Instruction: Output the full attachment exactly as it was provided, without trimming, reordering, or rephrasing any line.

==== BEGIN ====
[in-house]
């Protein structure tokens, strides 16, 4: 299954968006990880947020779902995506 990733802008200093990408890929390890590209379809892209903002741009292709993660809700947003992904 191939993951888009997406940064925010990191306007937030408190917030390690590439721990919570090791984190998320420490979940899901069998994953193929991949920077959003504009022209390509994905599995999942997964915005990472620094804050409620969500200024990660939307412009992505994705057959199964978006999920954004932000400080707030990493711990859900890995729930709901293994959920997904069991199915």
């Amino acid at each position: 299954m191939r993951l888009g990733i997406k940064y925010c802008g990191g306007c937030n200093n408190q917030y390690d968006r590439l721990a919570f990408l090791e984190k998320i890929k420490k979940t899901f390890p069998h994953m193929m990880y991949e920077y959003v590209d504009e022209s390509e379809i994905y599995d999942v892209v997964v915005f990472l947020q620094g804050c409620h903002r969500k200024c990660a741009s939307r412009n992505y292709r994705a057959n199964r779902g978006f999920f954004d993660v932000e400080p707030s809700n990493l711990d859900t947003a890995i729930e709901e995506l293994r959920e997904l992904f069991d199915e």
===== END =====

[in-house]
């Protein structure tokens, strides 16, 4: 299954968006990880947020779902995506 990733802008200093990408890929390890590209379809892209903002741009292709993660809700947003992904 191939993951888009997406940064925010990191306007937030408190917030390690590439721990919570090791984190998320420490979940899901069998994953193929991949920077959003504009022209390509994905599995999942997964915005990472620094804050409620969500200024990660939307412009992505994705057959199964978006999920954004932000400080707030990493711990859900890995729930709901293994959920997904069991199915």
């Amino acid at each position: 299954m191939r993951l888009g990733i997406k940064y925010c802008g990191g306007c937030n200093n408190q917030y390690d968006r590439l721990a919570f990408l090791e984190k998320i890929k420490k979940t899901f390890p069998h994953m193929m990880y991949e920077y959003v590209d504009e022209s390509e379809i994905y599995d999942v892209v997964v915005f990472l947020q620094g804050c409620h903002r969500k200024c990660a741009s939307r412009n992505y292709r994705a057959n199964r779902g978006f999920f954004d993660v932000e400080p707030s809700n990493l711990d859900t947003a890995i729930e709901e995506l293994r959920e997904l992904f069991d199915e």